Training Plates

Training Plates

We advocate goal-centered nutrition, ensuring that the food and drink we consume works to help us achieve our goals. This article discusses how to ensure each meal and snack we eat support our goals, focusing on how you arrange your plate depending on where you are and where you want to go.

Training Plates

By: Jeremy Partl, RD

Quality hours training in the gym and practicing on the field or court are important for improving performance and seeing changes in body composition. Progress, however, cannot reach its peak without proper fueling strategies. I’ve written about the importance of adequate nutrition before, and the Barbell Logic Nutrition 101 E-book covers the prioritization of nutrition for strength training in some depth. Whether your goals revolve around health, weight, quality of life, or competition, nutrition plays a key role. As I like to say, “You have to fuel the life you want to live.”

That’s the “why?” behind this article.

The “how?” is where people start to feel overwhelmed. The focus of this article is on some of the nuts and bolts and attempts to answer one main question: “How can I make sure my daily meals fully support my training?” Here, I share some simple models for what your plate may look like, depending on your goals, activity levels, and other factors.

The Background

Let’s face it, nutrition is not just a numbers game. As much as we would like to focus solely on specific daily amounts of calories and macronutrients, we are not machines.

Some apps like MyFitnessPal help track macros and calories and allow some people to create a broad structure to their nutrition. They try to consume specific amounts of calories, protein, carbohydrates, and fats, and they can see a lot of progress toward their health and nutritional goals. However, even that is an inexact science. (Calorie labels can have a 20% margin of error.) It is difficult to tell how much of a person’s progress is from their target numbers and how much is from the habits they build by paying close attention to what they eat. (Habits) + (a Good Plan) = Success; neither means much without the other.

Moreover, let’s face it, most people aren’t going to track their nutrition on a daily basis. It could be for a variety of reasons—not knowing how to do so, maybe not having the tools, not having the motivation/willingness to do so. Tracking, as a methodology, works best through consistency—consistent tracking and consistent target calories and macronutrients. Whether through an app or food log, training is a powerful tool for precision changes, but it is often not the first step or the most basic step people can take to fuel their goals.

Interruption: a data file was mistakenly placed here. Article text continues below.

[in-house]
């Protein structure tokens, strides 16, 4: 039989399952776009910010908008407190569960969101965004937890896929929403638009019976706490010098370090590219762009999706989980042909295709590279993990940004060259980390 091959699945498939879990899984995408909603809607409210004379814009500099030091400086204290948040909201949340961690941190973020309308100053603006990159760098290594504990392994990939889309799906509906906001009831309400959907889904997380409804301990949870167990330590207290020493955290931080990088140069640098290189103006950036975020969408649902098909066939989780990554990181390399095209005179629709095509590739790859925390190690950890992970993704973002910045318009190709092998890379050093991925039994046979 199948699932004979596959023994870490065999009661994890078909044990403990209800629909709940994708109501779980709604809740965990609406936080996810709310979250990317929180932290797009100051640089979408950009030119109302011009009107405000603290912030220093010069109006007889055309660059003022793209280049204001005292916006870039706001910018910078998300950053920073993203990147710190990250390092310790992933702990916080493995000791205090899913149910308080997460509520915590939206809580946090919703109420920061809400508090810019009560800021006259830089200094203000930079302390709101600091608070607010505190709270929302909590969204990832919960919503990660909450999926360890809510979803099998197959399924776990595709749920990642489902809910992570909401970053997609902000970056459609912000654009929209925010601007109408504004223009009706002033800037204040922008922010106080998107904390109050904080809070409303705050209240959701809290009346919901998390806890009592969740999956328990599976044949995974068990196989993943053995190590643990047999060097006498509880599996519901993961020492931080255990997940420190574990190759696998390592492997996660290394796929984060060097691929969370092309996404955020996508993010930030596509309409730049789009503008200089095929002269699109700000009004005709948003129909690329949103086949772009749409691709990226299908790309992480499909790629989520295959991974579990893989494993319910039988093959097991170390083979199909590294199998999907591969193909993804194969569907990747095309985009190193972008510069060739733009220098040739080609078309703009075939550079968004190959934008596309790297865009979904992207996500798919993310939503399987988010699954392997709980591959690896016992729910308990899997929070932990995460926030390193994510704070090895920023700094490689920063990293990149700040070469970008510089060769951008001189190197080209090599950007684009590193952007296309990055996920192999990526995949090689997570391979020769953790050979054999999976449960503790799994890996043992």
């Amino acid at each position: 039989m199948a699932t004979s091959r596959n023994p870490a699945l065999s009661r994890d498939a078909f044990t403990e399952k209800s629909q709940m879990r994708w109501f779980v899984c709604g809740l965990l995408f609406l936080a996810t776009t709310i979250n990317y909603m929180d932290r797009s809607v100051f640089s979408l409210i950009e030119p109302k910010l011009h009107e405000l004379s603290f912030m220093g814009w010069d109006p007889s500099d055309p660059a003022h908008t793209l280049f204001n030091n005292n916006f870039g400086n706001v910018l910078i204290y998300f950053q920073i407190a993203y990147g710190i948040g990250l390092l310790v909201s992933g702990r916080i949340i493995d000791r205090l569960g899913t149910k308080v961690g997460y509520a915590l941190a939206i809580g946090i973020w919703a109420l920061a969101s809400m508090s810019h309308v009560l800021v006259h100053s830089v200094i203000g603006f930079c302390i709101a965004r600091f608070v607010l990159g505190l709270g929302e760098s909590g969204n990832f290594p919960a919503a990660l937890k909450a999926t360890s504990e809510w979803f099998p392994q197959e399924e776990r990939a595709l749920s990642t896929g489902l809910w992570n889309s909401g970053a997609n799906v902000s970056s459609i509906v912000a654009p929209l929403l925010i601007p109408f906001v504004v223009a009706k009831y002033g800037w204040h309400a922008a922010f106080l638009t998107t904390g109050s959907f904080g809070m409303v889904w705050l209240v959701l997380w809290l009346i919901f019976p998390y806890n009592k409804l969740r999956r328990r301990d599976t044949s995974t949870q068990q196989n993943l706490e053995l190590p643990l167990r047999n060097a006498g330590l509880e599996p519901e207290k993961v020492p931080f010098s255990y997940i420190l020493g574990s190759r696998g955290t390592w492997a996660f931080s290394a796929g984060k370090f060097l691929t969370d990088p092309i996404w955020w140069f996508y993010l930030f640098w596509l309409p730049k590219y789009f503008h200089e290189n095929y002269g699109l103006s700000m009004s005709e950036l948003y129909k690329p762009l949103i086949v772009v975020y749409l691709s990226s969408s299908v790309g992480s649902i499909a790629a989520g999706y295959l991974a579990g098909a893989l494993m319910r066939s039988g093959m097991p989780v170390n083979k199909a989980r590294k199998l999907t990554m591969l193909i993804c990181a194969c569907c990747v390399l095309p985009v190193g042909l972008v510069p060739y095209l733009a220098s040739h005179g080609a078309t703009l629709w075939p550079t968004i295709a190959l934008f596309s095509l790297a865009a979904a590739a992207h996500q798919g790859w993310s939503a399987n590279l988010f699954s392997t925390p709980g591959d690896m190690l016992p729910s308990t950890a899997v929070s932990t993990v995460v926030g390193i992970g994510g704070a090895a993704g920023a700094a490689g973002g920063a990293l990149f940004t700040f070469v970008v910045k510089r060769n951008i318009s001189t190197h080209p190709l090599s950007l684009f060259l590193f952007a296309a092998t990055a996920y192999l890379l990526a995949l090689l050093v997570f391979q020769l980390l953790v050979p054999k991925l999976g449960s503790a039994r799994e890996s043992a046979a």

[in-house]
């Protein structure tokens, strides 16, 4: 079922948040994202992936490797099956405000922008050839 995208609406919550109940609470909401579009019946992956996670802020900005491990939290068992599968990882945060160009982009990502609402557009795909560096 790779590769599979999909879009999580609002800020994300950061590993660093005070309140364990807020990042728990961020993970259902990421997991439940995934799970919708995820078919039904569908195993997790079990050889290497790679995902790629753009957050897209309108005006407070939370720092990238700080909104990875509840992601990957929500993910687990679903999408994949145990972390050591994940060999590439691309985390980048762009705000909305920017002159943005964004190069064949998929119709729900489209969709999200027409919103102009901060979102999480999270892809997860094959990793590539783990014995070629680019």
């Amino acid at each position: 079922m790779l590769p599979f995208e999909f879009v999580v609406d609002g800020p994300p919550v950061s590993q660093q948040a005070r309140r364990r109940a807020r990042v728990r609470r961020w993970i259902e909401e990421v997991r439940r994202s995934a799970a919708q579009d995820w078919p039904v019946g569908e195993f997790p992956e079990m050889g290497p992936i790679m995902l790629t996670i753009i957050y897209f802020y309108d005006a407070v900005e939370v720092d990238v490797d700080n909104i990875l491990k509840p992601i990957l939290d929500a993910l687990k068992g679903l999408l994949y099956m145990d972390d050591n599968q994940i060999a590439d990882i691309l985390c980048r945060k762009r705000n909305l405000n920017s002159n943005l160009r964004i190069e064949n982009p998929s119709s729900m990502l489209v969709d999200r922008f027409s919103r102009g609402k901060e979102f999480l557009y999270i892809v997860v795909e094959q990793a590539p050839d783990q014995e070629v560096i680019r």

How do we make sure that we are on track with our nutrition without precisely tracking calories and macros? It can be as easy as using your plate.

Most of us grew up learning about the food pyramid. That was the USDA’s visual guide to healthy eating. The problem with the food pyramid was that it wasn’t relatable to what’s in front of us when we eat. So, in 2011, the USDA changed from a pyramid to a plate, giving a better visual tool, which is now displayed on food packaging and used in nutrition education to represent the latest recommendations from the Dietary Guidelines for Americans.

My Plate

Figure taken from

Frankly, it’s actually a pretty decent starting point. We can nitpick certain areas—such as individual food choices within each category, the inclusion of healthy fats, what to drink besides milk, etc. But a person can do a lot worse than following these basic proportions.

And, to be honest, most people do. As I highlighted in a previous article on the Western diet, about 3/4 of Americans have an eating pattern that is low in vegetables, fruits, dairy, and oils, and most Americans exceed the recommendations for added sugars, saturated fats, and sodium.

Taking the Plate Model to the Next Level

While these general USDA guidelines are a decent starting point, I think that we can take the visual plate model to a higher level while still keeping it simplistic.

It’s important to remember that your calorie and nutrient needs change depending on the energy demands of your exercise, your age/sex, daily activities, your goals, etc. Fueling for optimal performance, health, and appearance can sometimes be at odds (although there are plenty of areas of overlap).

To build an energy-packed, nutritious meal, try to include all five of the following components: